Infermedica, provider of an AI-driven pre-diagnostics and care coordination platform, has released an analysis of data from its Symptomate symptom checking tool, which unveils the regularity with which patients seek no – or the inappropriate level of – healthcare, and the changing attitudes toward digital health technology.
COVID-19 has strained healthcare organisations across the world and many continue to deal with the effects. Increased hospital waiting times mean some patients have to travel hundreds of miles for a bed, while many remain concerned about attending routine checkups, placing them at risk of not catching and treating issues early. With the need for other avenues to provide preliminary medical advice more efficiently and remotely, symptom checkers provide a solution.
Symptomate is an independent, stand-alone AI-driven tool that provides initial diagnoses and triage levels directing users to self-care at home, seek medical consultation (either in-person or via telemedicine), or visit the emergency department. It also provides a recommendation of the type of specialist physician to visit.
Symptomate has conducted more that 10 million health checkups globally and the analysis below is based on 2,113 users between February – April 2021.
Patients need guidance
• Just 17% of the respondents with the initial intention to self-care were correct about the level of help they required – this means many patients were going untreated for issues which could have been life threatening
• 40% of users don’t know what level of medical help they need, leading to two outcomes, heading to the wrong place for inappropriate care or just not seeking care at a medical facility
• Only 26% of the respondents’ initial intention matched the solution’s triaged recommendations
“Patients’ lack of understanding of the medical help they need is no surprise, but it does show why doctors’ and hospital waiting rooms are often filled with people that don’t need to be there,” said Irv Loh, Chief Medical Officer & Co-founder at Infermedica. “In already strained healthcare systems, this misuse of resources may not only generate unnecessary expenditure, but could potentially cost lives. Symptom checkers provide an easy, accessible tool that can help guide patients to where they actually need to be to receive the appropriate care.”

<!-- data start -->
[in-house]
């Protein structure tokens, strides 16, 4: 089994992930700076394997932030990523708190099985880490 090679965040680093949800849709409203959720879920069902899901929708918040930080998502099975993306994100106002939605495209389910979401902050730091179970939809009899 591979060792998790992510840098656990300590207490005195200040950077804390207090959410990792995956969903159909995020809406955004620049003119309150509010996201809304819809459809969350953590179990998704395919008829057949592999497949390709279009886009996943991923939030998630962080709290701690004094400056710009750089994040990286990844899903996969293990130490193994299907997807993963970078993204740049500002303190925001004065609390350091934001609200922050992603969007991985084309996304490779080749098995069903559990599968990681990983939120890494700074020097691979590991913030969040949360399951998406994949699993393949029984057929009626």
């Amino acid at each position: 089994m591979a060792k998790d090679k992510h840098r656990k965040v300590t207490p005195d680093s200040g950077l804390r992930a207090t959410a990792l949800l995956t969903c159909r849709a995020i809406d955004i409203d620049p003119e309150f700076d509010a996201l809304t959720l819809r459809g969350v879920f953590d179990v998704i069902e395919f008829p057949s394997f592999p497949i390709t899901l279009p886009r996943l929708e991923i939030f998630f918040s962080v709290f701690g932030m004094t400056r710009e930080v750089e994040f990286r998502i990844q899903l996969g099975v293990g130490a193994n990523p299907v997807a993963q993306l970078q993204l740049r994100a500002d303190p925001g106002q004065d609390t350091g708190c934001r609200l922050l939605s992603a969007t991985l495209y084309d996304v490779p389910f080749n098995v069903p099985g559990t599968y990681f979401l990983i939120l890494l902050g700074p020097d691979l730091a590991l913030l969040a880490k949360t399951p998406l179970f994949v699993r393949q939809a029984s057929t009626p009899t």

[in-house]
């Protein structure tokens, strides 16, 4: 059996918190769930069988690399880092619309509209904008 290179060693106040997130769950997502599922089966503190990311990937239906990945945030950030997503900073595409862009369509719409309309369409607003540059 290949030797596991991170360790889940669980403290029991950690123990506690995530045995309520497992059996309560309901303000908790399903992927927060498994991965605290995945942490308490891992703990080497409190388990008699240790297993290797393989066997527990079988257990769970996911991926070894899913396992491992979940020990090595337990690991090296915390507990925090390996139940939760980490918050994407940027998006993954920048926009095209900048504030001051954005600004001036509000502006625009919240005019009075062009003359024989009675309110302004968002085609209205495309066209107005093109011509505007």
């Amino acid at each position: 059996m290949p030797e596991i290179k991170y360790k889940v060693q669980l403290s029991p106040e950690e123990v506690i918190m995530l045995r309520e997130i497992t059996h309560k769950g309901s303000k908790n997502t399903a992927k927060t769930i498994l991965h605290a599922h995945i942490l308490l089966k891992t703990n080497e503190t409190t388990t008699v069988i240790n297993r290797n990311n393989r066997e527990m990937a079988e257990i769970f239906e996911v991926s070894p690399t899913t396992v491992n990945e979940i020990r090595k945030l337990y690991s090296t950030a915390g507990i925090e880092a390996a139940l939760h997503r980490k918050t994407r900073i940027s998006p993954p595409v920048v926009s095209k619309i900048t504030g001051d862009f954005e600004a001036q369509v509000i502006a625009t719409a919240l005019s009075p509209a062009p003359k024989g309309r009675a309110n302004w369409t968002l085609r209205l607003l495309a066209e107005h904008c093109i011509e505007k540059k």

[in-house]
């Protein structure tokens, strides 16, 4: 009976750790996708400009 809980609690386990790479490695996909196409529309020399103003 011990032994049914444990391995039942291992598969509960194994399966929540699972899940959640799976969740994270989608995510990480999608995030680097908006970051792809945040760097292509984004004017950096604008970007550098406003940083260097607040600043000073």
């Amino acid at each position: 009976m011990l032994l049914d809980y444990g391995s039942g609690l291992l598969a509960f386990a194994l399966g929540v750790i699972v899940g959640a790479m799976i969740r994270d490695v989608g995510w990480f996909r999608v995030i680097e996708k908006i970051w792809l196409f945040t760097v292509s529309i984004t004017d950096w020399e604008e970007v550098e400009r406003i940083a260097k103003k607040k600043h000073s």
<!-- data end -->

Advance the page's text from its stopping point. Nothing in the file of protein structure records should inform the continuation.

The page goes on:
Symptom checkers provide guidance, but patients are still in control
• Of the respondents who had no initial intention prior to using Symptomate, 55% who were recommended self-care stayed at home
• 56% of those who were recommended to seek consultation saw a doctor
• Overall, the checker successfully redirected 28% of users who initially sought an inappropriate level of care e.g., converting self-care to visiting a doctor or vice versa
• More than three quarters (77%) of respondents declared that after using Symptomate they were likely to change their mind about the perceived level of care
“While there is openness to using symptom checkers, it’s clear there is still room for greater acceptance and utilisation among patients,” adds Loh. “Making diagnosis technology a core part of everyone’s healthcare journey will take time and continued culture change. Physicians can help support this shift by championing such technology and its accuracy.”
Which specialist to visit
In the case of patients requiring specialty care, symptom checkers helped to streamline patients’ ability to get to the appropriate care, faster — in some cases bypassing an in-person visit with their general practitioner. According to the analysis, people received the following guidance:
• 34% were recommended to see GP for further consultation
• 11% were referred to a gastroenterologist
• 9% were referred to an orthopedist
• 9% were referred to a neurologist
• 8% were referred to a psychiatrist
“The benefits of using symptom checkers are clear. Patients can verify their health in just a few minutes, and they are not limited to a doctor’s office or working hours,” said Loh. “This type of technology is making healthcare more accessible, and guiding more patients to the care they need. There is still some way to go though, with only 56% of those who were recommended to see a doctor actually doing it – that can be potentially life threatening.
“Healthcare organisations have an opportunity to really encourage the use of symptom checkers and educate patients around their accuracy. Plus, their usage adds value to physicians, practices, and health systems too, by gathering important patient data before any consultation. This enables them to make informed decisions more quickly and make in-person care more patient-oriented. It also reduces the number of unnecessary patient visits, which allows more resources to be focused on serious issues.”
Wider analysis into the use of symptom checkers can be read in Infermedica’s report: Improving healthcare with symptom checkers.